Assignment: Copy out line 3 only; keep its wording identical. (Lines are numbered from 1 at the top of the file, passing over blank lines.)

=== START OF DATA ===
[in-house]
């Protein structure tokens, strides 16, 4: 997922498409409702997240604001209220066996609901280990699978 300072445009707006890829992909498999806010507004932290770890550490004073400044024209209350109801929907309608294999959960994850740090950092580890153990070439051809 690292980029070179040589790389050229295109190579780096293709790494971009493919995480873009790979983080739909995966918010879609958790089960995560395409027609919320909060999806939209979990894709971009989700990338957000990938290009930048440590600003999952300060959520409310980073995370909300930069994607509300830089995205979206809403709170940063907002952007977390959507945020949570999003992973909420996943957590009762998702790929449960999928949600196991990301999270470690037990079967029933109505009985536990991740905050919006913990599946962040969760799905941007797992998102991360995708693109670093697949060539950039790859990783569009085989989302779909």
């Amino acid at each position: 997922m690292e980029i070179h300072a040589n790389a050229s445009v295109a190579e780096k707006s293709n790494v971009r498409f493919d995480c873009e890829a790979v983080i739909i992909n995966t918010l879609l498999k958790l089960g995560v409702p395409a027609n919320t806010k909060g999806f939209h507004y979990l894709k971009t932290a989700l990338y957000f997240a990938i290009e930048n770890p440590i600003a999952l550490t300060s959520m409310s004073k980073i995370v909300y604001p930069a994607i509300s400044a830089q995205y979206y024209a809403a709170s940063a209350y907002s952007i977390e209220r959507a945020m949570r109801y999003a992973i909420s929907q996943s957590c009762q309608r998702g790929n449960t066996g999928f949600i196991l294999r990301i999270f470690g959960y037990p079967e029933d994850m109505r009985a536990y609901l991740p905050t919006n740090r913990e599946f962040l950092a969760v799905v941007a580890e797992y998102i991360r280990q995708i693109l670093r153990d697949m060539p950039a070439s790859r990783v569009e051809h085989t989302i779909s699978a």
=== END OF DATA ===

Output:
């Amino acid at each position: 997922m690292e980029i070179h300072a040589n790389a050229s445009v295109a190579e780096k707006s293709n790494v971009r498409f493919d995480c873009e890829a790979v983080i739909i992909n995966t918010l879609l498999k958790l089960g995560v409702p395409a027609n919320t806010k909060g999806f939209h507004y979990l894709k971009t932290a989700l990338y957000f997240a990938i290009e930048n770890p440590i600003a999952l550490t300060s959520m409310s004073k980073i995370v909300y604001p930069a994607i509300s400044a830089q995205y979206y024209a809403a709170s940063a209350y907002s952007i977390e209220r959507a945020m949570r109801y999003a992973i909420s929907q996943s957590c009762q309608r998702g790929n449960t066996g999928f949600i196991l294999r990301i999270f470690g959960y037990p079967e029933d994850m109505r009985a536990y609901l991740p905050t919006n740090r913990e599946f962040l950092a969760v799905v941007a580890e797992y998102i991360r280990q995708i693109l670093r153990d697949m060539p950039a070439s790859r990783v569009e051809h085989t989302i779909s699978a």